21. Improve your website’s page speeds by following Google’s guidelines and recommendations.

22. Use rich snippets to make your entry on the search engine results pages more clickable.

Content Marketing

23. Start a blog if you haven’t already.

24. Create content that’s useful, valuable, and shareable.

25. Create free and paid resources such as case studies, reports, survey findings, etc.

26. Look for guest posting opportunities to get high-authority blogs to link to your site.

27. Create infographics that feature a roundup of industry statistics to increase their likelihood of going viral.

28. Start a regular content series, such as “Did You Know?” or a “Tip of the Day” that your audience can look forward to.

29. Update your blog regularly to get a boost in rankings and traffic.

30. Interview industry leaders and feature the conversation on your blog or YouTube channel.

31. Host a webinar or podcast about topics you’re passionate about and align with your business.

32. Create e-brochures that your audience can share, with links to your site and blog.

33. Invest in video content and upload your videos to YouTube.

The State of Video Marketing in 2019 [New Data]

34. Write an online/offline column for your local paper, magazine, or community website.

35. Create a press kit you can share with influencers, bloggers, and even other businesses.

36. Comment on other blogs relevant to your industry.

37. Launch a free ebook to generate interest in your brand. Offer it as a free download for users who sign up for your newsletter.

38. Start a blog on Tumblr. This is a great content platform, especially if you have a young audience.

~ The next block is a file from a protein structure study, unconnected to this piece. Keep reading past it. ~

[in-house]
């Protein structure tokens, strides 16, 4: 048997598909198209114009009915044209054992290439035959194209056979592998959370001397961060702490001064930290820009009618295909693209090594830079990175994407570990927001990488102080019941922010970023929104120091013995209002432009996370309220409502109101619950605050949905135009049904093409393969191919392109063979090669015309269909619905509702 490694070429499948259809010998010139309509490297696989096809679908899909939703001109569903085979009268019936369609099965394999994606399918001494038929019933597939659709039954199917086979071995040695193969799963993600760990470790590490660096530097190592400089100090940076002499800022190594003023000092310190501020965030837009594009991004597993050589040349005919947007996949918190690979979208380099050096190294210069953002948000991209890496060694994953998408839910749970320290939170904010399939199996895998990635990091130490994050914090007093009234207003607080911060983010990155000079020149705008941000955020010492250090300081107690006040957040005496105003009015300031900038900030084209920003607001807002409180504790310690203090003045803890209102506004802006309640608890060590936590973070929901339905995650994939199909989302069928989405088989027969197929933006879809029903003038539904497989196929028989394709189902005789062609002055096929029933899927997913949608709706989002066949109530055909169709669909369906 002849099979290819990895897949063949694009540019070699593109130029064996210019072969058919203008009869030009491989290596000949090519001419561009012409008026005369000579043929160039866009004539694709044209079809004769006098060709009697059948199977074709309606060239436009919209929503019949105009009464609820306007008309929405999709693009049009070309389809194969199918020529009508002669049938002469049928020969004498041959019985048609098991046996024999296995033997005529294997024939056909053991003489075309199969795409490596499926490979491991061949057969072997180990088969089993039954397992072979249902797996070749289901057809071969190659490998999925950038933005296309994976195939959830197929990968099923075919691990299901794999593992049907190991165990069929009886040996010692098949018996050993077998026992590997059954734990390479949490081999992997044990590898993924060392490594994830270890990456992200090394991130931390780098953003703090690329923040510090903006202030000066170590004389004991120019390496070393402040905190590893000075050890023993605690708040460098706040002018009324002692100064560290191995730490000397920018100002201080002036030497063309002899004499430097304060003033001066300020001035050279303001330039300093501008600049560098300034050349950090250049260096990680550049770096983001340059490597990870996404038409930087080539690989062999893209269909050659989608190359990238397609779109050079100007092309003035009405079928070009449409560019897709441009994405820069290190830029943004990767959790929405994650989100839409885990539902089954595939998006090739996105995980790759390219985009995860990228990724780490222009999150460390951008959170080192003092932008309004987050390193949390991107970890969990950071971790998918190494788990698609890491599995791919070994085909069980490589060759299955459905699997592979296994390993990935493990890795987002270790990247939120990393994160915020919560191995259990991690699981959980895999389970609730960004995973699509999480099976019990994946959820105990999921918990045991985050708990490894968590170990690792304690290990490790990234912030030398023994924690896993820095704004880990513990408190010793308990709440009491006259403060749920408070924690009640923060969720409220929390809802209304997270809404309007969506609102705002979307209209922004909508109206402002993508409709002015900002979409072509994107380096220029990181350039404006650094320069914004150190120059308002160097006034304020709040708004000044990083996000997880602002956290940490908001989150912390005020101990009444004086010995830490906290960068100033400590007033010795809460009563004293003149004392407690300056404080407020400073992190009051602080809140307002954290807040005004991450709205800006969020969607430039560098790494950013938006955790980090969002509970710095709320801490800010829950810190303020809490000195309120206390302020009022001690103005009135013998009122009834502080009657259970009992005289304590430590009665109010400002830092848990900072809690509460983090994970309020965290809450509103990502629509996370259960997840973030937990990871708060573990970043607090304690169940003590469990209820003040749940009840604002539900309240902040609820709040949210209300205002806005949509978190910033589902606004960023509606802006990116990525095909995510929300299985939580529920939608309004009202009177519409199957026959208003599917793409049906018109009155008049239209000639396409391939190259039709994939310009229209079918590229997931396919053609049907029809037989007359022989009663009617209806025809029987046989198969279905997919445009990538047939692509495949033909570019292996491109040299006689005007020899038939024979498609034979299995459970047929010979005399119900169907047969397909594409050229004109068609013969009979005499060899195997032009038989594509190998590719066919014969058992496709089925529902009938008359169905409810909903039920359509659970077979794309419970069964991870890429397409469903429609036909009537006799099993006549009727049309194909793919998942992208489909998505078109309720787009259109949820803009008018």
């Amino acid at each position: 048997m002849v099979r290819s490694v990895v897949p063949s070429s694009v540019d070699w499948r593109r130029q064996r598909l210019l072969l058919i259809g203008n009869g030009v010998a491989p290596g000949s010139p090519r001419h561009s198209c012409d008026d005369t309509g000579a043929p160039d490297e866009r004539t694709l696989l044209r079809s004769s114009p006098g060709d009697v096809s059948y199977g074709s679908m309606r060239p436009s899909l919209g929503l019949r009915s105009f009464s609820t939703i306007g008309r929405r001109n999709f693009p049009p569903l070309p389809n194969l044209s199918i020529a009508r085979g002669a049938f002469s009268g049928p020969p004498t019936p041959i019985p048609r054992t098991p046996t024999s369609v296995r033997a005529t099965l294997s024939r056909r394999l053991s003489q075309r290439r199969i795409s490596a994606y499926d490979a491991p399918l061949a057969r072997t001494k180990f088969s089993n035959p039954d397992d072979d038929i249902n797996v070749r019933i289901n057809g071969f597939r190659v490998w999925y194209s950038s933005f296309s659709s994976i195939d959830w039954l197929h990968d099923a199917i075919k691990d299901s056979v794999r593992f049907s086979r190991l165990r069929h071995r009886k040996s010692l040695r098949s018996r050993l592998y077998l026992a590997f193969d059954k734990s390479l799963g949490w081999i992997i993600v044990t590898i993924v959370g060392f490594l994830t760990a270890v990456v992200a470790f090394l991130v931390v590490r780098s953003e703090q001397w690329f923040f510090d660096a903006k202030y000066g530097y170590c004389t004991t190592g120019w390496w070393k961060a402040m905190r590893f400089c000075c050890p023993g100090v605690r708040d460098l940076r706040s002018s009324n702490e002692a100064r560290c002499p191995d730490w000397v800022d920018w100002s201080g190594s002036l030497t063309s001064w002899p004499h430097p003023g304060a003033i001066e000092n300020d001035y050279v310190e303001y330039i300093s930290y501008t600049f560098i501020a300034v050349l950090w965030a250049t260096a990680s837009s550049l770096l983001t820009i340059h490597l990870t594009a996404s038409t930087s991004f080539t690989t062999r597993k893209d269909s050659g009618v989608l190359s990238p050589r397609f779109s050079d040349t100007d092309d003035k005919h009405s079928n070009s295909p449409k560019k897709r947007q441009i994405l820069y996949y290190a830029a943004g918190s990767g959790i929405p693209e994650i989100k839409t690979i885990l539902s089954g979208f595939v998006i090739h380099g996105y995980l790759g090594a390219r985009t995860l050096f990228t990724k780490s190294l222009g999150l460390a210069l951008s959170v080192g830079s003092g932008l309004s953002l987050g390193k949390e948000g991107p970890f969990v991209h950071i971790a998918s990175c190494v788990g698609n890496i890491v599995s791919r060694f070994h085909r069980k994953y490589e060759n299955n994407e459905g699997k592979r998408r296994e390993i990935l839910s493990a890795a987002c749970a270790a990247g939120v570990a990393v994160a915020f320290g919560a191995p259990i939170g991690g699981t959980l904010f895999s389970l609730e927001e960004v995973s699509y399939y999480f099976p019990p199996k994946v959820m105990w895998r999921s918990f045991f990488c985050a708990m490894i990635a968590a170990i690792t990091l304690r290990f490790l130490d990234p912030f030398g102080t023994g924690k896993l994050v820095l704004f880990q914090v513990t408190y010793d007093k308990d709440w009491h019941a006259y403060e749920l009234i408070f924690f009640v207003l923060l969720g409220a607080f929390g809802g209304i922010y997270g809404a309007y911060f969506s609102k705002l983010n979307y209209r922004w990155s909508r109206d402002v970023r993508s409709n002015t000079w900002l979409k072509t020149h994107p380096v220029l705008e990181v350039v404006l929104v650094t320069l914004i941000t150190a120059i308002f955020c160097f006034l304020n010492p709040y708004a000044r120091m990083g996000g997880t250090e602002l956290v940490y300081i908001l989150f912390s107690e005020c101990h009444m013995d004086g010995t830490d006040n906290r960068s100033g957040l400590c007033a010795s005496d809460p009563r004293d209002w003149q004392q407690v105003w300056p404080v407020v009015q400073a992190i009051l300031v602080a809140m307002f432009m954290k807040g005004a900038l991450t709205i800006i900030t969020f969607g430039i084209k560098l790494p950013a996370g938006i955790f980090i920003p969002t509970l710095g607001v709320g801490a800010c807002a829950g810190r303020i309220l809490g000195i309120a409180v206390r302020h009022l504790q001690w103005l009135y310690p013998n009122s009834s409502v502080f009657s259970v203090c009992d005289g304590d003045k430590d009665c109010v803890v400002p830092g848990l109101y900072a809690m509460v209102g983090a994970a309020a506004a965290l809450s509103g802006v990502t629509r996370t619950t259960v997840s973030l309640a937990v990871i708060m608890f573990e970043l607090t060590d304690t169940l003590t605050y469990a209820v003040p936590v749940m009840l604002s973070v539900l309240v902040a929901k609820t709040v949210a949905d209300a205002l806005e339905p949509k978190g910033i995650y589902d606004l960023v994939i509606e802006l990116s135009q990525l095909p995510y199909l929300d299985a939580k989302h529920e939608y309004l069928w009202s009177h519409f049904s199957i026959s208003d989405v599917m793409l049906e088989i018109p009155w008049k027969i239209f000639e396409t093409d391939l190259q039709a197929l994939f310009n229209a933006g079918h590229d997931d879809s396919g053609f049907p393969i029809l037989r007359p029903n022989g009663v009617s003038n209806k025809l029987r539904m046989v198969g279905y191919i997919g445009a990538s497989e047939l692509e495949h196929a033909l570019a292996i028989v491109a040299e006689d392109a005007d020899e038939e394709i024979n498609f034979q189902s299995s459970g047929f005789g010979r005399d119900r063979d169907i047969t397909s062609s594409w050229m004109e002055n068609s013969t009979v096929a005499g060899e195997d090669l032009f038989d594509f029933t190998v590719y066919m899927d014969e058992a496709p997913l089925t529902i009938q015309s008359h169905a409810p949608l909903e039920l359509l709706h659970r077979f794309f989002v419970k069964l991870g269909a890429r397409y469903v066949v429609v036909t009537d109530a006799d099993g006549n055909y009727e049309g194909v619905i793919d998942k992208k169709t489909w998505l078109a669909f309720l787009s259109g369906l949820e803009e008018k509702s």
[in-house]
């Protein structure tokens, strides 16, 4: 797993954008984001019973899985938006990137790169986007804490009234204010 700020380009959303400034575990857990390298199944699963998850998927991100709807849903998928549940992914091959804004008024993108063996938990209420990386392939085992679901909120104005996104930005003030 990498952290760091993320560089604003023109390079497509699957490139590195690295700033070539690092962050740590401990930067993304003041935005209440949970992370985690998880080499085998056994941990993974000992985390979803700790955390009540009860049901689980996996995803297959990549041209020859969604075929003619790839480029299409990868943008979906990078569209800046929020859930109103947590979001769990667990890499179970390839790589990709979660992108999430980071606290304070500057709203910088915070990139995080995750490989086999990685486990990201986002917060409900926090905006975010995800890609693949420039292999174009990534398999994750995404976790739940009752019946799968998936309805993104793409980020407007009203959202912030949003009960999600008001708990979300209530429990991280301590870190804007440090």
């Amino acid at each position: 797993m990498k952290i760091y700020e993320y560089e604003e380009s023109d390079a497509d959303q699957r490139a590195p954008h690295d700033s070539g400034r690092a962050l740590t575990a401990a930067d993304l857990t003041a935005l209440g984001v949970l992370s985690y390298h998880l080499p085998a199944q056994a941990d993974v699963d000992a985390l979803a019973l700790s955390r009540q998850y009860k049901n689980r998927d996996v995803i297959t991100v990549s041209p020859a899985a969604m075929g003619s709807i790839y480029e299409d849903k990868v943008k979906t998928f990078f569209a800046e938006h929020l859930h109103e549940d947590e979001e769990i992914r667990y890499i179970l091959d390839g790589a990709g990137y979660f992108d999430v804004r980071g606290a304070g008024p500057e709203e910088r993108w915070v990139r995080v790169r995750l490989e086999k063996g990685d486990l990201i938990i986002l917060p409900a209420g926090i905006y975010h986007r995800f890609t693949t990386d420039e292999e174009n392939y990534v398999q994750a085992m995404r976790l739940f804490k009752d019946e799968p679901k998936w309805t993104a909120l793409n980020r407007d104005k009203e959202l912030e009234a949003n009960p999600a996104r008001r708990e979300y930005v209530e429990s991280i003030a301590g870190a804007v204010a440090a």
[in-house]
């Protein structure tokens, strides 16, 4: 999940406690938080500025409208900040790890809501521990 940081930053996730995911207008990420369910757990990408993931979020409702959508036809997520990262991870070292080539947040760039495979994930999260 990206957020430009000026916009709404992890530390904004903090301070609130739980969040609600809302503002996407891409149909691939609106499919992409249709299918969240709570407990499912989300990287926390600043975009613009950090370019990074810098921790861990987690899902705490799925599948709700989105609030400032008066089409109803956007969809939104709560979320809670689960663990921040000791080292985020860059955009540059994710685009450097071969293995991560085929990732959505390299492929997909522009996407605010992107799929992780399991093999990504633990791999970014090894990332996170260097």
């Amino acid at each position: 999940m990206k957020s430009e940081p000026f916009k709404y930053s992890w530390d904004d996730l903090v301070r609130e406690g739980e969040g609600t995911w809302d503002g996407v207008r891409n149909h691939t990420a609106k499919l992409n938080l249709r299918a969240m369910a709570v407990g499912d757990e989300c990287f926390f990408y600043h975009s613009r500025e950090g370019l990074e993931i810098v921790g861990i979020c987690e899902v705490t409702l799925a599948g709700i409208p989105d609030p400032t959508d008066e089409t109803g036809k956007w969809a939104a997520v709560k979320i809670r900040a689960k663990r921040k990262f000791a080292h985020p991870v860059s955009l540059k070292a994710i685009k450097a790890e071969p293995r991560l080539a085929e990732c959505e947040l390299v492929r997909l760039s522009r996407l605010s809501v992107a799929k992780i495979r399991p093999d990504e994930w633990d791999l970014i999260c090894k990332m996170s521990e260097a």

39. Have a healthy mix of evergreen content and trending content to increase your website’s discoverability, particularly on search engines.

Social Media

40. Promote your content on social media channels.

41. Obviously, you want to go big on Facebook. Create a page there if you haven’t already.

42. Join discussions on Facebook Groups to generate visibility.

43. Leverage social media contests on Facebook, Twitter, and Instagram to drive traffic to your website.

44. If it’s relevant to your audience, create an online presence on Snapchat and Pinterest.

45. Use Pinterest to upload high-quality images of your products.

46. Use relevant trending hashtags on Twitter to drive users to your site.

47. Try promoted tweets to fast-track traffic to your site.

48. Start an Instagram account and make sure your bio is filled features your website URL.

49. Use Facebook and Instagram Stories to engage your audience and raise brand awareness.

50. Let your employees control your Stories for a day. This will encourage them to share your social media account (and website) with their personal network.

51. Start an official YouTube channel. Use it to share videos of your brand, your products, and services.

52. Use Facebook, Twitter, and Instagram ads at short bursts to boost traffic to your site.

53. Leave comments on other social media pages.